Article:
As the ongoing crisis indicates, events affecting Catholics will continue to appear in the news, and this newspaper will continue to cover them.
Following is a sample of other highlights from 2008:
St. Charles Seminary professor Father J. Brian Bransfield was named to the staff of the U.S. Catholic Bishops’ Secretariat for Evangelization and Catechesis in Washington, D.C. Later in the year, he was named executive director of the same secretariat.
Cardinal Rigali issued guidelines for the celebration of Extraordinary Form of the Mass of the Roman Rite, in Latin, including a six-week training program to assist priests in celebrating the Mass. Pope Benedict XVI issued new norms for the form of the Mass in July 2007.
Thousands of Philadelphia-area pilgrims left by bus, car and train to participate in the annual March for Life in Washington, D.C., to witness to the sanctity of human life.
St. Vincent’s Home, in Philadelphia’s Tacony section, followed a national trend by shifting from its 152-year-old institutional model of care for at-risk adolescent girls and pregnant girls who cannot live in their own home, to establishing a number of campus-based group homes in the city.
Catholics in Montgomery County took to the podium during several meetings to protest plans of the Albert Einstein Healthcare Network to build a new hospital in East Norriton Township. The hospital system, which performs many abortions in Southeast Pennsylvania, is now proceeding with development of the new facility.
Posters in archdiocesan Catholic schools marked National Child Abuse Prevention and Sexual Assault Awareness Month. In October, a 20-minute DVD presentation to be shown in Catholic high schools as an aid to discuss the topic of sexual abuse premiered at St. Joseph’s University. A question and answer session with Catholic school students and archdiocesan officials followed.
May brought the first in a series of tragedies: Officer Stephen Liczbinski was the first of four Philadelphia police officers killed in 2008, including Isabel Nazario, Patrick McDonald and Timothy Simpson. In October, the Cardinal called for all Catholic churches in Philadelphia to open their doors for an evening of prayers for peace in the city. The prayer initiative followed the killing of Officer McDonald.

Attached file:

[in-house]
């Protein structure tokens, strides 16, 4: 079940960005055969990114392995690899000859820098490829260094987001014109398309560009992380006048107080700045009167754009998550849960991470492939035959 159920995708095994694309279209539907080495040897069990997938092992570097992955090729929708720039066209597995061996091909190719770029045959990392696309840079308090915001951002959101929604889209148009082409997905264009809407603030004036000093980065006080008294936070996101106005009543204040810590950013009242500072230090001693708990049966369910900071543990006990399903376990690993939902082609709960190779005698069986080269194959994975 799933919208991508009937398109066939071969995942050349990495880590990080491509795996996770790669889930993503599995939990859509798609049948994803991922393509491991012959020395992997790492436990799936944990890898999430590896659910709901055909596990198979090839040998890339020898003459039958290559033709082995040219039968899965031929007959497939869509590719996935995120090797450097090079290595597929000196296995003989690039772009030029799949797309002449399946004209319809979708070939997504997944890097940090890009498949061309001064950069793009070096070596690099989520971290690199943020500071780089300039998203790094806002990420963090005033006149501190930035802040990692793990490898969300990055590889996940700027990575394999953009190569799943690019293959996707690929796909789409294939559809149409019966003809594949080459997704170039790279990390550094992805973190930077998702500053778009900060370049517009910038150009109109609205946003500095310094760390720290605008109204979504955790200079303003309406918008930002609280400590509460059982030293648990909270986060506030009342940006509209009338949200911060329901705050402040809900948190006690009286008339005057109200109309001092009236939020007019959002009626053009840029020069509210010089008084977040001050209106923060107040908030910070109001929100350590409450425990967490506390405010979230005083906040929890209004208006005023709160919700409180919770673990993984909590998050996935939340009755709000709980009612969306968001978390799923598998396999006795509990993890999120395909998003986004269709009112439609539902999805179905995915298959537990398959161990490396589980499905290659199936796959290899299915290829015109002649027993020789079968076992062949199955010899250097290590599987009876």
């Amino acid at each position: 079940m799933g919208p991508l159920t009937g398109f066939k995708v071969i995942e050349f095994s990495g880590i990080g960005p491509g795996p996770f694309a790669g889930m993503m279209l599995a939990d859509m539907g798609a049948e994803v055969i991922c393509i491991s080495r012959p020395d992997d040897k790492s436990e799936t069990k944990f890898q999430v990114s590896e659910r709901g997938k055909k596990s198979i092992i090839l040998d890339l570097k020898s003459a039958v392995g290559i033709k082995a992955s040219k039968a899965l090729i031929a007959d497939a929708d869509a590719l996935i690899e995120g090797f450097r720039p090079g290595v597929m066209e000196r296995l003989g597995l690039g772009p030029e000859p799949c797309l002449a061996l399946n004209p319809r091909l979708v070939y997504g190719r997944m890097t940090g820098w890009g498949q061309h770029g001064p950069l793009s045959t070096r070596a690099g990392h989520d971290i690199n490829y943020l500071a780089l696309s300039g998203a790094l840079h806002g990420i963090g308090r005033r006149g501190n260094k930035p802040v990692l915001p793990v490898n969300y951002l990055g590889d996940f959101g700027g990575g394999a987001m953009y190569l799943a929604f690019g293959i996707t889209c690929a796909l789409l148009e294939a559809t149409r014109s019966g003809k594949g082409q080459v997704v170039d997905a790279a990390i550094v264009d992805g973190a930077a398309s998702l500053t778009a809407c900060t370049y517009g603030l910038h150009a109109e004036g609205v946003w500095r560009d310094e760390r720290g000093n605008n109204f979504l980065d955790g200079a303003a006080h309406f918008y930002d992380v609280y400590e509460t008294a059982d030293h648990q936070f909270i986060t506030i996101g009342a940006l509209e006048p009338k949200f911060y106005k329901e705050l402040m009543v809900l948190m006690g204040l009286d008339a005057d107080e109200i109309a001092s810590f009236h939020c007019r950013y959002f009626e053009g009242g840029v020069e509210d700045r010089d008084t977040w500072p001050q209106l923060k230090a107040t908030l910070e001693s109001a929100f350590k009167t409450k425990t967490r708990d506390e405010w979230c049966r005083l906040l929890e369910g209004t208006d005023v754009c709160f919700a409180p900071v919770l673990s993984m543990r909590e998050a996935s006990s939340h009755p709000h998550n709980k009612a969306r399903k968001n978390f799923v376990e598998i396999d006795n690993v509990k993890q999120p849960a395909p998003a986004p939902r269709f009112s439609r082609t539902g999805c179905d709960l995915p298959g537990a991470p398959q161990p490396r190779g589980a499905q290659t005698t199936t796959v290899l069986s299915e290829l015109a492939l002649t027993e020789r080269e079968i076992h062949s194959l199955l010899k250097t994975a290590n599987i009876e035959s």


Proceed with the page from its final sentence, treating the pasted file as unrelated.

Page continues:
The 50th annual Catholic Charities Appeal, which by year’s end tallied $9.2 million, gave evidence of the ongoing generosity of the faithful of the Archdiocese.
Michael Crescenz, a native Philadelphian and Catholic who was killed in action in Vietnam in 1968, received a hero’s burial in Arlington National Cemetery. His body was transferred in a solemn and moving journey from Resurrection Cemetery in Bensalem to Arlington.
Cardinal Rigali blessed St. John Neumann Place, a new independent-living facility for the elderly in South Philadelphia. The facility reuses the former St. John Neumann High School and allows seniors to live in one of 75 modern, safe apartments in their neighborhood.
Nearly 6,000 Catholics, many of them children who had recently received their first holy Communion and their families, participated in a Mass and outdoor Eucharistic procession led by the Cardinal on the feast of Corpus Christi, May 25.
Catholic secondary school teachers and the Archdiocese agreed to a new three-year contract in a process that marked the first time in two decades that the parties came to an agreement before the start of a new school term in September.
After 87 years educating young women, Rosemont College announced that it will become a co-educational Catholic college in 2009.
Mary Rochford was appointed the first woman superintendent of schools for the Archdiocese.
Father Joseph Logrip was installed vicar for the Philadelphia-North Vicariate and pastor of Mother of spanine Grace Parish in the city, while Father George Majoros became vicar for Delaware County and pastor of Our Lady of Fatima in Secane.
Almost 300 religious sisters and brothers in the Archdiocese celebrated significant anniversaries in religious life in September, and marked more than 16,000 collective years of dedicated service and prayer.
Cardinal Rigali began to host a live radio call-in program in October. The hour-long program airs one Monday each month on the Big Talker 1210 AM WPHT.
The Cardinal marked his fifth anniversary as Archbishop of Philadelphia with a pastoral letter reflecting on the Mass, Eucharistic
Adoration and the Blessed Mother.
In November, large numbers of Catholics gathered in the Archdiocese to put their faith into action. The annual Catholic Life Congress saw 1,300 attend education workshops and presentations, and pray at Mass celebrated by Auxiliary Bishop Robert Maginnis. More than 1,500 people met at Philadelphia’s City Hall to pray for an end to ongoing violence and persecution of Christians in India. At month’s end, 1,400 people committed to the pro-life movement attended the annual Stand Up for Life dinner in Philadelphia.